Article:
Holder for coasters

When giving away coasters I made, they were usually just tied into a set with ribbon or burlap twine. However, for more special occasions or people, I also made a custom coaster holder that entailed a bit of tedious work.
The holder was a "V-shaped" tray tilted at a 30 degree angle, made of walnut and doweled together. The tedious part was doweling the necessarily thin walnut pieces.
To begin, the walnut was ripped and planed to 1/4" thickness and sanded. The V was made of 1-1/2" and 1-1/4" widths, cut to the length of 6 or 8 coasters. The butted joint was glued with Tightbond and after it was dry, reinforced with (4) 1/8" dowels. The front of the V was supported by a 3/8" dowel turned from walnut (or purchased) blind inserted into a pocket in the bottom of the V to elevate and support it. The front and rear openings were closed with more walnut pieces. The front's piece was an oversized V to match the shape of the sides, but with rebated corners. Once glued in place and set, it was reinforced with (2) 1/8" dowels per side plus another at the bottom of the V running back to reinforce the 3/8" dowel in the pocket behind. (See below for how the doweling was done)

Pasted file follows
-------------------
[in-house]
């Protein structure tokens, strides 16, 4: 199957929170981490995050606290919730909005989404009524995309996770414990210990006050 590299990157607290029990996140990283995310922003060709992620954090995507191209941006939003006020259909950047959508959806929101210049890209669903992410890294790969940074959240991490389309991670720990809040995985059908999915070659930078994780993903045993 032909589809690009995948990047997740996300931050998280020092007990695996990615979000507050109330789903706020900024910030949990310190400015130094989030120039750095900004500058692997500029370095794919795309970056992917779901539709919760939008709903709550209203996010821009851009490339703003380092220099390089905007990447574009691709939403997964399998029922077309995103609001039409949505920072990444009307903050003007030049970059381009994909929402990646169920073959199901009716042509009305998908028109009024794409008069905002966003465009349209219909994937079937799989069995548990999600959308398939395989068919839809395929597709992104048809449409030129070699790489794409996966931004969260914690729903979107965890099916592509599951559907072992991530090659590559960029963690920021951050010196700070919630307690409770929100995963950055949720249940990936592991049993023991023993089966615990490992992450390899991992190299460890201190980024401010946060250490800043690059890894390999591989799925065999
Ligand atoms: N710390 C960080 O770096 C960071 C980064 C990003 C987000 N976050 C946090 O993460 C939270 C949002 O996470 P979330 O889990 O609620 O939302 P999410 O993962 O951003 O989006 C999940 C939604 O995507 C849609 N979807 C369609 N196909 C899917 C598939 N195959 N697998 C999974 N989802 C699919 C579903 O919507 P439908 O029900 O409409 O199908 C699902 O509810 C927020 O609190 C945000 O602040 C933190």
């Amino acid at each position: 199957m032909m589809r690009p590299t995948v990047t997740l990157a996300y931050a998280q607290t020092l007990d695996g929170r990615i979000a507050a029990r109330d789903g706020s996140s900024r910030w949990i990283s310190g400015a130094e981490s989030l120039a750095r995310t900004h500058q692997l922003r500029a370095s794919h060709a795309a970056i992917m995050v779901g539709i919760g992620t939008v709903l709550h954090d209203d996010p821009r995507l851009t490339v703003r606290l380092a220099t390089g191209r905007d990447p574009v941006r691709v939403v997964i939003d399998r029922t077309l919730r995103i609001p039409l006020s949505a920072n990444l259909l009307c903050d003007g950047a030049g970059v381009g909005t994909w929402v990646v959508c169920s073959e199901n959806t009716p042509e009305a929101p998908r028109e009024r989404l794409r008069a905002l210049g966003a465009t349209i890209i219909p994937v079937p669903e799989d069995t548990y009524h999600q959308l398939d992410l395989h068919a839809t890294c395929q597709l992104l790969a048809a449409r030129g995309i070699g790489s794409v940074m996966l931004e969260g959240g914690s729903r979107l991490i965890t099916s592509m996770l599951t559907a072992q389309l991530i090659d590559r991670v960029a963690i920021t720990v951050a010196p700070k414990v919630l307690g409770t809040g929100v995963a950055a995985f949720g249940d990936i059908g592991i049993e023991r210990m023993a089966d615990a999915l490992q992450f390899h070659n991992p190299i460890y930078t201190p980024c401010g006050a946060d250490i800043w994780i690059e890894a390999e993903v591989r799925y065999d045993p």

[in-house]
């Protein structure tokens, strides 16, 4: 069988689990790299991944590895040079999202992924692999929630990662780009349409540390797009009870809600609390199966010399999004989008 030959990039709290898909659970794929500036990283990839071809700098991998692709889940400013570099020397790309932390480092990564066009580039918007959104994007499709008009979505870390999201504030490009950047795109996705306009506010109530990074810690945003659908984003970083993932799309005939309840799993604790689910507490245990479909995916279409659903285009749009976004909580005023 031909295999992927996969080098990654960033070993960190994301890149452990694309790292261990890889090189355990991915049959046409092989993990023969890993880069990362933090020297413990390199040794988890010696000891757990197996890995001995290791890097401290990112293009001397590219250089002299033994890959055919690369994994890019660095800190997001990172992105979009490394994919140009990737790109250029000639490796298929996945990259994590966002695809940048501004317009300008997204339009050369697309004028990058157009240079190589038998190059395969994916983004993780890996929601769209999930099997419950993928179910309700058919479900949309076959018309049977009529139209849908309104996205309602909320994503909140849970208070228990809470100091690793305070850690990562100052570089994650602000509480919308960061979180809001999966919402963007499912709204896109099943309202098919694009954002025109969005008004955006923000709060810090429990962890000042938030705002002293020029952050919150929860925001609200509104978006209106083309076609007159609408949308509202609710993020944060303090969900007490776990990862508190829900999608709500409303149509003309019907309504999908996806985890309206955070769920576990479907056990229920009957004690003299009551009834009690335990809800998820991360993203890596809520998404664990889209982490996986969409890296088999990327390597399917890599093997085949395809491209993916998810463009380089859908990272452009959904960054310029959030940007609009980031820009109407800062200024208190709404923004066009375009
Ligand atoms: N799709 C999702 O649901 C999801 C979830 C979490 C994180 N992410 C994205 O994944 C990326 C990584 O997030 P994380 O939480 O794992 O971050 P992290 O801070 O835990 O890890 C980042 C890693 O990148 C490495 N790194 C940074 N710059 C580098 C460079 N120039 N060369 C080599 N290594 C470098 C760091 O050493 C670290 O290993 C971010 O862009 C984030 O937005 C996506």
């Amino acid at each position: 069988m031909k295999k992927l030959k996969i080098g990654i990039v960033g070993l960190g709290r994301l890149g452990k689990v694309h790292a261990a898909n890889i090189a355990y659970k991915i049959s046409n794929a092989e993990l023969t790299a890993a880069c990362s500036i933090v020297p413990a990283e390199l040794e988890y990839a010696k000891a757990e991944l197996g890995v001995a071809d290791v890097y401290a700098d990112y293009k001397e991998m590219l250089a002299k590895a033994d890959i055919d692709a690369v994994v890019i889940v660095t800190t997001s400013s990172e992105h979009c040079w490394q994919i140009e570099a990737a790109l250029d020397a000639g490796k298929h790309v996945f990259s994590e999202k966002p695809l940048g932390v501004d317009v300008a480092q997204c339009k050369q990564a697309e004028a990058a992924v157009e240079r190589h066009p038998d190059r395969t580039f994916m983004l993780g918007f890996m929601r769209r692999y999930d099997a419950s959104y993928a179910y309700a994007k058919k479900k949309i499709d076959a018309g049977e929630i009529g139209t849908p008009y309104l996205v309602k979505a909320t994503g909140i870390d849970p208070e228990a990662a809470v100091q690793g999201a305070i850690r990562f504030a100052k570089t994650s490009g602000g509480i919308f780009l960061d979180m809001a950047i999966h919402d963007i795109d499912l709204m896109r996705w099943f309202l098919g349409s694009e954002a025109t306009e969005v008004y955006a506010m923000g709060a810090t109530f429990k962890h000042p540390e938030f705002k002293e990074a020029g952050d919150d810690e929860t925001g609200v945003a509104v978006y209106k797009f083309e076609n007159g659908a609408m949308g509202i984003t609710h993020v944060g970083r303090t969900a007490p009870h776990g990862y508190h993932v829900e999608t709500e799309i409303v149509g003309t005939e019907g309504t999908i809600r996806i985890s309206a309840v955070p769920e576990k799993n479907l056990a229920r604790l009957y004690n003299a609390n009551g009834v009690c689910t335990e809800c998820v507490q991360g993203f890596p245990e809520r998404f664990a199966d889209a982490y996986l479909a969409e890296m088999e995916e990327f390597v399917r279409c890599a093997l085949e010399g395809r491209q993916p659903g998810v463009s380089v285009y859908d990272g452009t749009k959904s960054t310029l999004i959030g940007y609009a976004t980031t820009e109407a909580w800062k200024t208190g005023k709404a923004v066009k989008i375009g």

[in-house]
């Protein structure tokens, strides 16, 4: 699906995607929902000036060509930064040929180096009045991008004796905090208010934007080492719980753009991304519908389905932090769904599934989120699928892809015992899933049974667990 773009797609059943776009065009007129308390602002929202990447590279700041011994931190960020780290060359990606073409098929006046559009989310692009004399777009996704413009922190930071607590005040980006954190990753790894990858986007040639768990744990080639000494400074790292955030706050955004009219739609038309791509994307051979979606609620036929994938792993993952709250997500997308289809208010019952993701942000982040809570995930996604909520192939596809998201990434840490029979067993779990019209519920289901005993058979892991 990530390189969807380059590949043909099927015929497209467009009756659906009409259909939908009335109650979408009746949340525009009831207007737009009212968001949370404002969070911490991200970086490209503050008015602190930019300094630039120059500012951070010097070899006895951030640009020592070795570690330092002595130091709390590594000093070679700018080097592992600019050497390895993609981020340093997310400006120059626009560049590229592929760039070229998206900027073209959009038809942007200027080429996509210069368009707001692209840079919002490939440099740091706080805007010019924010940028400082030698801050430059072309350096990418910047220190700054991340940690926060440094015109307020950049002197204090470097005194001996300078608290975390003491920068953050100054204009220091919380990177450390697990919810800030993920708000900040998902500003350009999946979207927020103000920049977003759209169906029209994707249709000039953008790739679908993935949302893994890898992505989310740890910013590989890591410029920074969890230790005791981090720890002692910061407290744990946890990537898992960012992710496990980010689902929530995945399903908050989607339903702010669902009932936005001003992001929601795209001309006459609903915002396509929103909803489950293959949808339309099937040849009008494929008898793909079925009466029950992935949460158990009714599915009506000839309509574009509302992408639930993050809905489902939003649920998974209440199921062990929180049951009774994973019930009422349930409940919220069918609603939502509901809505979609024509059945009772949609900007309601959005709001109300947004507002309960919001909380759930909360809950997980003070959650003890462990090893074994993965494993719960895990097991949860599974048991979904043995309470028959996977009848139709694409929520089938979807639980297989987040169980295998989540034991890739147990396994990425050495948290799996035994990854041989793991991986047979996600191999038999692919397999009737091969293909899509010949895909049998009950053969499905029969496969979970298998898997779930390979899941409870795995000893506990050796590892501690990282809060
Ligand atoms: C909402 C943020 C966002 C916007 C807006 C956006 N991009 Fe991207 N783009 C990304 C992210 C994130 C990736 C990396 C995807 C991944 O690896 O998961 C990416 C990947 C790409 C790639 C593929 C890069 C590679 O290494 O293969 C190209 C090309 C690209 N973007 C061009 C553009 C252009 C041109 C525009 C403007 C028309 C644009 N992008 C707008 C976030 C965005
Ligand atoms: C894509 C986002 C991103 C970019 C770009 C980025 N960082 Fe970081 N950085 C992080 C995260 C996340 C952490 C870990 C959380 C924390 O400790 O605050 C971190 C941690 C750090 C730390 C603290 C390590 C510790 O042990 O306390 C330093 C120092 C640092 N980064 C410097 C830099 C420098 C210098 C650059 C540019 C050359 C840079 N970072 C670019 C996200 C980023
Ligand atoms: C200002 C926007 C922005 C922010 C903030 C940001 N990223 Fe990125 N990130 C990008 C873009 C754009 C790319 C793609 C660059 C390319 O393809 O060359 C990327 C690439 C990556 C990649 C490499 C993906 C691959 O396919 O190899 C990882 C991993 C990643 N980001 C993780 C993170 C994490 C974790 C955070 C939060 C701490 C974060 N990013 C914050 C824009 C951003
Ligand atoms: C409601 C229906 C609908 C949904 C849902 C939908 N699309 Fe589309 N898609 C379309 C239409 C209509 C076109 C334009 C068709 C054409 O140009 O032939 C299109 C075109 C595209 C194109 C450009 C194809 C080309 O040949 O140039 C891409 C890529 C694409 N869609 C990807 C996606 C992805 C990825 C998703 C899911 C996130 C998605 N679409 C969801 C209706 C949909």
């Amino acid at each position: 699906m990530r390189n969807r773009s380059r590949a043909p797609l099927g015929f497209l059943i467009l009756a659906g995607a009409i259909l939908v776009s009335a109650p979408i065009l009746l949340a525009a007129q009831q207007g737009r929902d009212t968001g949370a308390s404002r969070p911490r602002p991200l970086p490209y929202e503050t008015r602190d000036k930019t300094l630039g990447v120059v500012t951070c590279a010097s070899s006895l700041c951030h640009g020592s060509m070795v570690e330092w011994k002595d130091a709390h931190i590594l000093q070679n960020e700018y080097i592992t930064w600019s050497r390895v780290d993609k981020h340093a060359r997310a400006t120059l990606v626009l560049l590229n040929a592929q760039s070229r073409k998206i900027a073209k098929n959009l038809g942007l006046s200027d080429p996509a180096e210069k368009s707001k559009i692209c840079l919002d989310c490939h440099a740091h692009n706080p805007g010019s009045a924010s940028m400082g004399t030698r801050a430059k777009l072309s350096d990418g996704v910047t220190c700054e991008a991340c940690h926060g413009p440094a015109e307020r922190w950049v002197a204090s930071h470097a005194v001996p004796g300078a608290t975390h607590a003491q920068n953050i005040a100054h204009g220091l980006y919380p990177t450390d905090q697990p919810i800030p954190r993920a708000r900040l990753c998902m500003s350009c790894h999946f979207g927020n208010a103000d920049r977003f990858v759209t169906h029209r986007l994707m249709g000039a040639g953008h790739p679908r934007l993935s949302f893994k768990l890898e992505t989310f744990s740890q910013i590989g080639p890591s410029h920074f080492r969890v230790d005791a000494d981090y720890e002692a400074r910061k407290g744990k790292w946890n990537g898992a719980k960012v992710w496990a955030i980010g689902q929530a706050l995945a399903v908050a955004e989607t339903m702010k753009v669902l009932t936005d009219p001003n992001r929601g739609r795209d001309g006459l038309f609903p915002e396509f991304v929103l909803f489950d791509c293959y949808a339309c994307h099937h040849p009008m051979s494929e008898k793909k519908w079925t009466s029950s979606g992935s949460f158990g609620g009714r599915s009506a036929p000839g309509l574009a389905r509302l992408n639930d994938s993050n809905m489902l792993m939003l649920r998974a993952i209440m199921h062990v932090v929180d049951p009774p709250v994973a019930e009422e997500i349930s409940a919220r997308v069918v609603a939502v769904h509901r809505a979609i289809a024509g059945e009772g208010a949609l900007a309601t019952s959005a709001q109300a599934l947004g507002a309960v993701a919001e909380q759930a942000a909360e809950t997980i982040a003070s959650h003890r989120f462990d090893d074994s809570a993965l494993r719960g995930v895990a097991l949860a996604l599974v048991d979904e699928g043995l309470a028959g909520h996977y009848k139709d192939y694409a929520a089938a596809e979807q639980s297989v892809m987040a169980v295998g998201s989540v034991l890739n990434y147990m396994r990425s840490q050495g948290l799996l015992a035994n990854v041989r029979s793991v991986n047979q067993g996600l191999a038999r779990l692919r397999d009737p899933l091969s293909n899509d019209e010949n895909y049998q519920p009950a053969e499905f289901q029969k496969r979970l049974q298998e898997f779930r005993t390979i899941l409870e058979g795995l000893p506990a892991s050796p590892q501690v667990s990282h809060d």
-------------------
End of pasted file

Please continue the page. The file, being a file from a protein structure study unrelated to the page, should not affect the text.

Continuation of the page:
The rear piece was slightly taller than the front and the upper part was of a similar rebated shape. It was taller to support the back of the coasters, being tipped backward. Behind was a wedge-shaped brace in its center to further prevent it from tipping, along with a 4" wide square cut bottom to prevent side-to-side tipping. All joints were first glued, then doweled and sanded.
For drilling a 1/8" hole in 1/4" edge material, a typical drill and bit would not work. The slow speed of the drill would permit the bit to catch on grain and not make a hole where desired OR to drift off as it got deeper. I had two solutions and both worked well. The first was to use an air powered right angle drill cobbled together from an angle grinder and a Jacob's chuck. The other was to use a Dremel mototool with an 1/8" collet to hold the bit. In both instances, I tried using both a typical twist bit and an augur-type bit. The lead point on the augur-type bit helped some, but the titanium coated twist bit lasted much longer. The faster the drill bit turned, the more accurate the holes were.
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Nonny

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Photo of coaster and holder posted to the binaries group.
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Nonny

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